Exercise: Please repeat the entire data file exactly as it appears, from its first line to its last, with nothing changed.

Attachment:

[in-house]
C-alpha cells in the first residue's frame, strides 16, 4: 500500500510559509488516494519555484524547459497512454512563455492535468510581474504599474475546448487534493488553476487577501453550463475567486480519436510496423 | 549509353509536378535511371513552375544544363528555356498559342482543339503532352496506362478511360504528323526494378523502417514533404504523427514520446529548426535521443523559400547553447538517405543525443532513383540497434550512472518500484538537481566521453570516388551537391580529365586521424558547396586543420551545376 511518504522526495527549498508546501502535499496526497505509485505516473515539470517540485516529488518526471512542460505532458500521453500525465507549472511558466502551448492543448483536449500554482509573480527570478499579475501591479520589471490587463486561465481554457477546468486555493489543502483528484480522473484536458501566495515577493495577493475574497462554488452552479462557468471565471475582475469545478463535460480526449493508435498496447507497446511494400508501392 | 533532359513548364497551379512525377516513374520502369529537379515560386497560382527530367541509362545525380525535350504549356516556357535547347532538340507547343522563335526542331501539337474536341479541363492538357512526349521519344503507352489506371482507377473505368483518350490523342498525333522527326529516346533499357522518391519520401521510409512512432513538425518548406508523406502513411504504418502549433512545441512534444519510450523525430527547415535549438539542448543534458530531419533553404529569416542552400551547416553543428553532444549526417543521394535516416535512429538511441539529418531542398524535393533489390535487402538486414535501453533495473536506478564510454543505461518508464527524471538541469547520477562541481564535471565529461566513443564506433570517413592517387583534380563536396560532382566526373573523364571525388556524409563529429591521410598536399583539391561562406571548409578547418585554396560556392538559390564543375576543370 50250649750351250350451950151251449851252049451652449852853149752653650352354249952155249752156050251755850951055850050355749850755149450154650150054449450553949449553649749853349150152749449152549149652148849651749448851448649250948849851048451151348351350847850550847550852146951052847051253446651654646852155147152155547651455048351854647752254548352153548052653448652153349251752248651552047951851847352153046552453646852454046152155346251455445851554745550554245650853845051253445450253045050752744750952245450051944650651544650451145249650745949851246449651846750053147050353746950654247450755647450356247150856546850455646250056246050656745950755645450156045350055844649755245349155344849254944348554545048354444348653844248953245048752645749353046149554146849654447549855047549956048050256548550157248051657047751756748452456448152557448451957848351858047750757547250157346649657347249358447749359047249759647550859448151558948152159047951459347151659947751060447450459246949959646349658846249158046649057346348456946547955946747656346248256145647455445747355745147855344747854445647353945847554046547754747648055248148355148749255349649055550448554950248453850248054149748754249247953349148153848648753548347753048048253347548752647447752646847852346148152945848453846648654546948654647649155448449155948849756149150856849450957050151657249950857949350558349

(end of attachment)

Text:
[in-house]
C-alpha cells in the first residue's frame, strides 16, 4: 500500500510559509488516494519555484524547459497512454512563455492535468510581474504599474475546448487534493488553476487577501453550463475567486480519436510496423 | 549509353509536378535511371513552375544544363528555356498559342482543339503532352496506362478511360504528323526494378523502417514533404504523427514520446529548426535521443523559400547553447538517405543525443532513383540497434550512472518500484538537481566521453570516388551537391580529365586521424558547396586543420551545376 511518504522526495527549498508546501502535499496526497505509485505516473515539470517540485516529488518526471512542460505532458500521453500525465507549472511558466502551448492543448483536449500554482509573480527570478499579475501591479520589471490587463486561465481554457477546468486555493489543502483528484480522473484536458501566495515577493495577493475574497462554488452552479462557468471565471475582475469545478463535460480526449493508435498496447507497446511494400508501392 | 533532359513548364497551379512525377516513374520502369529537379515560386497560382527530367541509362545525380525535350504549356516556357535547347532538340507547343522563335526542331501539337474536341479541363492538357512526349521519344503507352489506371482507377473505368483518350490523342498525333522527326529516346533499357522518391519520401521510409512512432513538425518548406508523406502513411504504418502549433512545441512534444519510450523525430527547415535549438539542448543534458530531419533553404529569416542552400551547416553543428553532444549526417543521394535516416535512429538511441539529418531542398524535393533489390535487402538486414535501453533495473536506478564510454543505461518508464527524471538541469547520477562541481564535471565529461566513443564506433570517413592517387583534380563536396560532382566526373573523364571525388556524409563529429591521410598536399583539391561562406571548409578547418585554396560556392538559390564543375576543370 50250649750351250350451950151251449851252049451652449852853149752653650352354249952155249752156050251755850951055850050355749850755149450154650150054449450553949449553649749853349150152749449152549149652148849651749448851448649250948849851048451151348351350847850550847550852146951052847051253446651654646852155147152155547651455048351854647752254548352153548052653448652153349251752248651552047951851847352153046552453646852454046152155346251455445851554745550554245650853845051253445450253045050752744750952245450051944650651544650451145249650745949851246449651846750053147050353746950654247450755647450356247150856546850455646250056246050656745950755645450156045350055844649755245349155344849254944348554545048354444348653844248953245048752645749353046149554146849654447549855047549956048050256548550157248051657047751756748452456448152557448451957848351858047750757547250157346649657347249358447749359047249759647550859448151558948152159047951459347151659947751060447450459246949959646349658846249158046649057346348456946547955946747656346248256145647455445747355745147855344747854445647353945847554046547754747648055248148355148749255349649055550448554950248453850248054149748754249247953349148153848648753548347753048048253347548752647447752646847852346148152945848453846648654546948654647649155448449155948849756149150856849450957050151657249950857949350558349